By Steve Force

Picture this scenario (fictional albeit representative):

Rebecca works at a global enterprise where she is a Senior Enterprise Architect. So today as Rebecca was walking through the hallway at work she ran into the CIO, Sabine, who told her in passing, “Walk with me a bit, Rebecca. I just got out of a leadership meeting where we were discussing our business capabilities and our ability to effectively transform our business as needed. There was a high degree of frustration in the group about how complete our knowledge of existing capabilities is, and how accurate the information that we base these capabilities on. Since I’m the CIO, they all looked to me for information. I assured them that the information given leadership by the enterprise architecture team is in fact accurate and is up to date. So, I really put myself on the line here, and I want assurances from you and your team that what I said to my peers in leadership is in fact true. “

She went on to say, “Rebecca, I know we provide them regular updates on the current state of architecture, as well as potential issues we might see going forward. I’m reasonably confident in these updates but I am not sure if the information we’re providing to leadership is truly being understood and how well it resonates.”

“Do we have a way to clearly illustrate our current capabilities and which systems support these? We need the information to be up-to-date and accurate”

Sabine added, “I want you and your team to critically examine the information that I take forward into leadership meetings and not only vet the accuracy of this information, but also if there are perhaps other ways to present this information that would resonate more.”

The CIO said, in parting “Thanks for your ear, Rebecca. Like always, we don’t have much time for this. please get back with me as soon as possible with this. I would like to have an update by close of business today, please.”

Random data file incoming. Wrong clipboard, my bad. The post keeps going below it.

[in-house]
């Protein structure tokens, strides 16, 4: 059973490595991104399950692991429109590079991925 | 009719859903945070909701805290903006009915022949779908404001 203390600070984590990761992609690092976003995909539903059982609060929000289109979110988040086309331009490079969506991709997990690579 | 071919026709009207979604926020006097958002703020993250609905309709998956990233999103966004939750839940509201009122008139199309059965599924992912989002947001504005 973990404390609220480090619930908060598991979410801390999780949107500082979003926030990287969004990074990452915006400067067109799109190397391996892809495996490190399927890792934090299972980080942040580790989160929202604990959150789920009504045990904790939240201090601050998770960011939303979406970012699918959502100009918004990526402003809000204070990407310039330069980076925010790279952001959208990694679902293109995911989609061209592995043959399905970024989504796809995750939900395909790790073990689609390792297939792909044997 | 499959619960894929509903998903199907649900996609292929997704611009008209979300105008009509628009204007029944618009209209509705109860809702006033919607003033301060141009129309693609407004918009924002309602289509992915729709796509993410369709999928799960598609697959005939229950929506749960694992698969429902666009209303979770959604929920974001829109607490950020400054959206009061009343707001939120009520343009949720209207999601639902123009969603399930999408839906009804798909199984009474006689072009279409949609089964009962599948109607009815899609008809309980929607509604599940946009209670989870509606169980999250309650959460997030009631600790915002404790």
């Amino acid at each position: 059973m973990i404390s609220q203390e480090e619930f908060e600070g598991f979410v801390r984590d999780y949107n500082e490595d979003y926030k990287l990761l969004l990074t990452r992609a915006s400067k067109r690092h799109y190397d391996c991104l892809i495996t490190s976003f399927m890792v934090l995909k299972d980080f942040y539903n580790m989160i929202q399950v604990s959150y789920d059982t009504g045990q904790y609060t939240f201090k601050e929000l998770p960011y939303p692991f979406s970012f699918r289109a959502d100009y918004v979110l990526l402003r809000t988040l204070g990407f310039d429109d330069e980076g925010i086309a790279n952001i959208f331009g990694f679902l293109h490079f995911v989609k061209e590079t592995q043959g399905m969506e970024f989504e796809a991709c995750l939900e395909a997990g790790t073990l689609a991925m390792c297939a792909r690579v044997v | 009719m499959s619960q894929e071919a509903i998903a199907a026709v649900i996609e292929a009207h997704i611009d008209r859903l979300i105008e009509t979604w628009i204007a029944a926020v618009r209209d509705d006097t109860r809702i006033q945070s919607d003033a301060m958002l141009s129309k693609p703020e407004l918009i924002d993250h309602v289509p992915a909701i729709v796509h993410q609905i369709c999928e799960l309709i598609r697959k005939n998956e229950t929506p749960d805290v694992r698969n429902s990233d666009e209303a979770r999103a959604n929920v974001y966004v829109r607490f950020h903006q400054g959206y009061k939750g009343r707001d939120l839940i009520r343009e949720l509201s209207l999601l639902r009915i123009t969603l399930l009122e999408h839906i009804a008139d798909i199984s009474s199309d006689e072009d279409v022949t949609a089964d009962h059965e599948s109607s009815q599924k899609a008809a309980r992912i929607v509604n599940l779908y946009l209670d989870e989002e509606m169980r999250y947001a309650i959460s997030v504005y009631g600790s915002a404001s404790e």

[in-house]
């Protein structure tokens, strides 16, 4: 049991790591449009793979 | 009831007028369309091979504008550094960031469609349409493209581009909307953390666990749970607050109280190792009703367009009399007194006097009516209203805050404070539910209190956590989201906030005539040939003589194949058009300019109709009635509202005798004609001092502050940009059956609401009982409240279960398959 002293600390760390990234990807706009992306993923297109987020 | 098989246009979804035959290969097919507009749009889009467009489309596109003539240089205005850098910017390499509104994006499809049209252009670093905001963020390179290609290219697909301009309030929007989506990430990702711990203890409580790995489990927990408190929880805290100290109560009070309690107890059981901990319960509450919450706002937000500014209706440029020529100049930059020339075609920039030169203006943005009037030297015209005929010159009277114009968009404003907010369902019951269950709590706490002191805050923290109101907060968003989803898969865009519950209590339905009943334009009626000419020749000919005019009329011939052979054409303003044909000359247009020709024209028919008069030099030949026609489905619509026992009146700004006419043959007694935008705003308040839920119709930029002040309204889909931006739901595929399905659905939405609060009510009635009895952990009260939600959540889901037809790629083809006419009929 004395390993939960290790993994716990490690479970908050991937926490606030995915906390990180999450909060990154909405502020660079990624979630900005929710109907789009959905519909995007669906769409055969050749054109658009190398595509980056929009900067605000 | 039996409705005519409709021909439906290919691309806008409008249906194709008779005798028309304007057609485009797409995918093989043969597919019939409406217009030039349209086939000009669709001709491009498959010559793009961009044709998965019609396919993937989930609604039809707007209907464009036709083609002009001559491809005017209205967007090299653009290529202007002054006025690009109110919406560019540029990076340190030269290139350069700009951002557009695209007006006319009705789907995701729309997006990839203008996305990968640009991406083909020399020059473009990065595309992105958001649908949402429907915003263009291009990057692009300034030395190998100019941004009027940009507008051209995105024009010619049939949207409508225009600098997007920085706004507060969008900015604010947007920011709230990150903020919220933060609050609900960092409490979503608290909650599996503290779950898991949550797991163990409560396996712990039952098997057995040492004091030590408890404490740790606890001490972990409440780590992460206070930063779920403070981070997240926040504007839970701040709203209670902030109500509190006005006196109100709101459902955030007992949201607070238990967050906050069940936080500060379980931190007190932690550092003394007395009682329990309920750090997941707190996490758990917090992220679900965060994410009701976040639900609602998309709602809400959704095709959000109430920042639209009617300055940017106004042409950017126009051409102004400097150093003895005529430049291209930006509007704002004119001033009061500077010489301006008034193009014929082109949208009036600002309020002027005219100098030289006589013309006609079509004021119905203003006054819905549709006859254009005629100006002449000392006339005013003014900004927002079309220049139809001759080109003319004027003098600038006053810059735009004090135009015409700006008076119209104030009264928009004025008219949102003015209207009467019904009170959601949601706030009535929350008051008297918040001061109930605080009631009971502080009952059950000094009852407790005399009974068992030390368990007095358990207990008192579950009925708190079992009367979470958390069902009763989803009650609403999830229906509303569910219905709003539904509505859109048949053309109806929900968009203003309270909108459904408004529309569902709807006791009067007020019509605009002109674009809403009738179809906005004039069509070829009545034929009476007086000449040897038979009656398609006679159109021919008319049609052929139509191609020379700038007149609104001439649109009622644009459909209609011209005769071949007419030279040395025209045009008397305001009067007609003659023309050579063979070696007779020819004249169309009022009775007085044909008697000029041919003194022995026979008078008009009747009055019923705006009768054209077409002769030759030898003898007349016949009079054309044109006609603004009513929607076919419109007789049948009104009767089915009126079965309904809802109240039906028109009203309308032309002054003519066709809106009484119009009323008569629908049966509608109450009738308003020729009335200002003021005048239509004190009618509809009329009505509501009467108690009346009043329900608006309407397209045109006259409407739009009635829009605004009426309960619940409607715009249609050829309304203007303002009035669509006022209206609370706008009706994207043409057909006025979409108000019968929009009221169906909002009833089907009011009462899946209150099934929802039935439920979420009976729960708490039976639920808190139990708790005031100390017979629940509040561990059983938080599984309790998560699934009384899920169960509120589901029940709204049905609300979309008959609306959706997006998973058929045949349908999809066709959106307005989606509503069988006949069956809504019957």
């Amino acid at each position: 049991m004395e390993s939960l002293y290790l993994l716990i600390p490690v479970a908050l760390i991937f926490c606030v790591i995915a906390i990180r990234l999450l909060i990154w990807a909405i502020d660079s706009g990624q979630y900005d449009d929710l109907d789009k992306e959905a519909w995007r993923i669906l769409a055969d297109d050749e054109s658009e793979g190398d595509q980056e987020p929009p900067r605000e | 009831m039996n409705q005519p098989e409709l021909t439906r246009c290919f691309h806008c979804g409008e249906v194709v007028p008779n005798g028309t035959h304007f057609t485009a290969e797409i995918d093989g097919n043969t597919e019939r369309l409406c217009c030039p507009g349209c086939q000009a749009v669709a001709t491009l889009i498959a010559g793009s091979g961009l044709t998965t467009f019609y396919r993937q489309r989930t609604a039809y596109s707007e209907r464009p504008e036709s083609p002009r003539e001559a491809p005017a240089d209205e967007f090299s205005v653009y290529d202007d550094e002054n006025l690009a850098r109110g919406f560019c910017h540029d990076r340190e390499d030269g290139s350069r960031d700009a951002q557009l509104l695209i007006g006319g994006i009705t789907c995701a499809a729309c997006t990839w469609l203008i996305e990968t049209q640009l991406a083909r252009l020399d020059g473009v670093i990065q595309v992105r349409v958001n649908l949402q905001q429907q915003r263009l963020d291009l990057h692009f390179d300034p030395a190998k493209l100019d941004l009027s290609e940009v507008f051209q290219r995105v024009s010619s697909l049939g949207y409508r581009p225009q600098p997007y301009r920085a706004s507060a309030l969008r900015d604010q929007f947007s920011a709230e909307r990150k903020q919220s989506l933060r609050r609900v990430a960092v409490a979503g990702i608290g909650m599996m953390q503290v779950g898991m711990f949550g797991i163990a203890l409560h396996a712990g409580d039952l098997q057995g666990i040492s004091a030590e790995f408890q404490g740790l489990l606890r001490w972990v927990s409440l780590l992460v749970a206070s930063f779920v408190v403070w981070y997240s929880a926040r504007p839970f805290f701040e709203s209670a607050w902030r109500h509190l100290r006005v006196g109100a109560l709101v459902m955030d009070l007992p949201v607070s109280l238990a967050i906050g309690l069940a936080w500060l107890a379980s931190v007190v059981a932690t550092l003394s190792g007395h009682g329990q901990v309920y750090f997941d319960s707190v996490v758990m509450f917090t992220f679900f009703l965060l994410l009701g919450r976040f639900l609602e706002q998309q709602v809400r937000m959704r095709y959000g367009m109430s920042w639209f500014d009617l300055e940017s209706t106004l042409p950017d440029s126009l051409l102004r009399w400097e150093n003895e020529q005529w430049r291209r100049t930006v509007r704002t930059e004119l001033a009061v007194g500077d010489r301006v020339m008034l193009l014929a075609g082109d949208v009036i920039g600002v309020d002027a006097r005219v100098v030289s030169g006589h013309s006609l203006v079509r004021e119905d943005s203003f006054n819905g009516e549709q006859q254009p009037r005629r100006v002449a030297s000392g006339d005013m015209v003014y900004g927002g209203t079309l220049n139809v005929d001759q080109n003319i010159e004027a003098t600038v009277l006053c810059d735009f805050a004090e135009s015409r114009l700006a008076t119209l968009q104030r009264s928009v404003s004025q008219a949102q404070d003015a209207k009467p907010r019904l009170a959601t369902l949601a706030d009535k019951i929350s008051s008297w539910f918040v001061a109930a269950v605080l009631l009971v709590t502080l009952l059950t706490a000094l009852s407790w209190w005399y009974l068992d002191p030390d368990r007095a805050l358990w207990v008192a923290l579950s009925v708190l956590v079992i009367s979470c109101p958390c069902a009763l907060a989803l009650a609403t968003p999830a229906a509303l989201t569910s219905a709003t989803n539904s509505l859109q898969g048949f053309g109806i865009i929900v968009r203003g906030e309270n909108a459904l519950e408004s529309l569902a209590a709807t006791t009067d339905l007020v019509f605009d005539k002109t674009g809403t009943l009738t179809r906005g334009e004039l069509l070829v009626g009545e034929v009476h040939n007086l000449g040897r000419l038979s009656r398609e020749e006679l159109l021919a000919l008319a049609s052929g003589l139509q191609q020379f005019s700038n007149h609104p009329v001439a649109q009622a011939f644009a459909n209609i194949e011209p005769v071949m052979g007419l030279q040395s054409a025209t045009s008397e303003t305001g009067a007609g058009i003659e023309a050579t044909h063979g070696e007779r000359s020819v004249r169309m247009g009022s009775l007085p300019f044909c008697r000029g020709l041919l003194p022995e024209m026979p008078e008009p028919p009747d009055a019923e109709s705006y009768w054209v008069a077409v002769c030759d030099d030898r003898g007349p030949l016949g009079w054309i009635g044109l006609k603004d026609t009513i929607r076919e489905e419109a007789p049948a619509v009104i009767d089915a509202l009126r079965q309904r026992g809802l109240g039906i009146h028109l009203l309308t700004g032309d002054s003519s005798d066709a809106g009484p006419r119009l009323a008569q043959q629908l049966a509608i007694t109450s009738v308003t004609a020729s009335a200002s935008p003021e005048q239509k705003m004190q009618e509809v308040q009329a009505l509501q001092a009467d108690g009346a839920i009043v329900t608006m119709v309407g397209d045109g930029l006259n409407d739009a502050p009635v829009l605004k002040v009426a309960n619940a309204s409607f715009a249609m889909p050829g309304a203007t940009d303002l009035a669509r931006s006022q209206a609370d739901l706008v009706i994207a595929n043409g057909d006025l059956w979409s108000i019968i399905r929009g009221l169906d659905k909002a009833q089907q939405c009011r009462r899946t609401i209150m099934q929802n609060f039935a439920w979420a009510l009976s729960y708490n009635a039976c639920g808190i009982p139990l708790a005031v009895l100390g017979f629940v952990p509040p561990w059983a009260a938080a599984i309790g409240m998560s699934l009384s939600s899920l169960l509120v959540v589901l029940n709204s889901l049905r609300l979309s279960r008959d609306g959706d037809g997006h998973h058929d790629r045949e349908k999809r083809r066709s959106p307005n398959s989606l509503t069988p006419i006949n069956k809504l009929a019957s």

Sound familiar?

Rebecca keenly knows from previous discussions with leadership that a couple of key decision makers seem skeptical about Enterprise Architecture, saying the Enterprise Architecture group is too expensive and provides too little value.  So, she knows the pressure on her group to perform.

Rebecca knows that this is a great opportunity for the Enterprise Architecture group to really strut their stuff, to prove their value in a highly impactful way. The question is:

  • can they do it?
  • Are your Enterprise architecture artifacts this up-to-date and accurate? Do we really have an EA focus on capabilities? How do we keep these EA artifacts accurate? Do you we know?
  • Even though we use a well-regarded, commercially available EA tool, we cannot automatically assume that our architecture artifacts/diagrams/views are being updated. Many times, these are created during the early phases of an architectural initiative and are rarely, if ever updated.
  • Can they, in a short period of time and in a highly impactful way, communicate their message effectively?  

There certainly is a lot to consider.

This is the first of several articles I will be writing for this publication concerning what I consider some of the most important challenges and opportunities facing today’s enterprise architecture practitioners. This and all subsequent articles will be based on real world situations and on the experience of this author and the many resources we have available through his quest to better understand his long-term commitment two enterprise architecture success. These articles are intended to shed light on some of the more challenging aspects we faced today, with some examples and supporting documentation for us to successfully change as our discipline changes. Not only will we be looking at architecture as a practice, but also driving change through the organization through best practices and implementing and using modern IT methods and patterns and processes and then demonstrate these. In short, thought leadership. Communication is always first and foremost when it comes to architectural goals, and this is one of the hardest things to accomplish. So, we will look at some communications best practices and thoughts and then see how we could potentially implement them. Keeping enterprise architecture relevant is always a challenge to any organization regardless of size, maturity, length of time in business, and how the business formed. These articles will be for the most part technology agnostic, but when technology is needed I will stick with industry best practices and open-source examples from which one can either use open source, or vendor supported technologies which are based on open source.

I am a firm believer in being a hands-on EA practitioner. However, this is not to say all enterprise architects need to be hands on; rather, it pays in my opinion to have hands-on capability within the enterprise architecture team, which will be touched on later on in this article.

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